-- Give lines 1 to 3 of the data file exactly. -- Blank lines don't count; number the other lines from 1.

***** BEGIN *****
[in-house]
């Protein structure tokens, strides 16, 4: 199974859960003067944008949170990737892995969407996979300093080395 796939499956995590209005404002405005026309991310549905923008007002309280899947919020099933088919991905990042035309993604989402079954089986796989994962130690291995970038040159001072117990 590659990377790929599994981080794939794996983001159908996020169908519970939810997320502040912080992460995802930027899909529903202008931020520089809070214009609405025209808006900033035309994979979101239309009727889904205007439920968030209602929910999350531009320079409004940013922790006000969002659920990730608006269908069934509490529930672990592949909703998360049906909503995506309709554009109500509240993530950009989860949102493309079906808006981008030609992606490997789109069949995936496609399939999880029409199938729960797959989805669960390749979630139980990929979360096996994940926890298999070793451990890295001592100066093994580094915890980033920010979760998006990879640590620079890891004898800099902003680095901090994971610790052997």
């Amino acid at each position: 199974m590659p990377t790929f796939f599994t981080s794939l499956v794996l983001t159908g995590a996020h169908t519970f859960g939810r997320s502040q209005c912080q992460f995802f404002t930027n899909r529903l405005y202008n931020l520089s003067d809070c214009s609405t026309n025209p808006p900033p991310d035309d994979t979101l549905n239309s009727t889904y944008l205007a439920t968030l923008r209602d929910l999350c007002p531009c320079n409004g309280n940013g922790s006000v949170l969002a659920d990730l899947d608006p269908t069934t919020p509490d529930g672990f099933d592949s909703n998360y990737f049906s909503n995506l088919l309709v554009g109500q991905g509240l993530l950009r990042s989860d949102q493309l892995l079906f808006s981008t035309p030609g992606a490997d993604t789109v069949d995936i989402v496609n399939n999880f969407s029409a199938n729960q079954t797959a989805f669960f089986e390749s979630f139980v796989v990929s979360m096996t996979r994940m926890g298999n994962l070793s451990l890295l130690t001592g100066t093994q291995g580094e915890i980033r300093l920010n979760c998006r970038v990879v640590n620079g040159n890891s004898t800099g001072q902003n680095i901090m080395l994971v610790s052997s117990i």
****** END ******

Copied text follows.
[in-house]
């Protein structure tokens, strides 16, 4: 199974859960003067944008949170990737892995969407996979300093080395 796939499956995590209005404002405005026309991310549905923008007002309280899947919020099933088919991905990042035309993604989402079954089986796989994962130690291995970038040159001072117990 590659990377790929599994981080794939794996983001159908996020169908519970939810997320502040912080992460995802930027899909529903202008931020520089809070214009609405025209808006900033035309994979979101239309009727889904205007439920968030209602929910999350531009320079409004940013922790006000969002659920990730608006269908069934509490529930672990592949909703998360049906909503995506309709554009109500509240993530950009989860949102493309079906808006981008030609992606490997789109069949995936496609399939999880029409199938729960797959989805669960390749979630139980990929979360096996994940926890298999070793451990890295001592100066093994580094915890980033920010979760998006990879640590620079890891004898800099902003680095901090994971610790052997």
């Amino acid at each position: 199974m590659p990377t790929f796939f599994t981080s794939l499956v794996l983001t159908g995590a996020h169908t519970f859960g939810r997320s502040q209005c912080q992460f995802f404002t930027n899909r529903l405005y202008n931020l520089s003067d809070c214009s609405t026309n025209p808006p900033p991310d035309d994979t979101l549905n239309s009727t889904y944008l205007a439920t968030l923008r209602d929910l999350c007002p531009c320079n409004g309280n940013g922790s006000v949170l969002a659920d990730l899947d608006p269908t069934t919020p509490d529930g672990f099933d592949s909703n998360y990737f049906s909503n995506l088919l309709v554009g109500q991905g509240l993530l950009r990042s989860d949102q493309l892995l079906f808006s981008t035309p030609g992606a490997d993604t789109v069949d995936i989402v496609n399939n999880f969407s029409a199938n729960q079954t797959a989805f669960f089986e390749s979630f139980v796989v990929s979360m096996t996979r994940m926890g298999n994962l070793s451990l890295l130690t001592g100066t093994q291995g580094e915890i980033r300093l920010n979760c998006r970038v990879v640590n620079g040159n890891s004898t800099g001072q902003n680095i901090m080395l994971v610790s052997s117990i």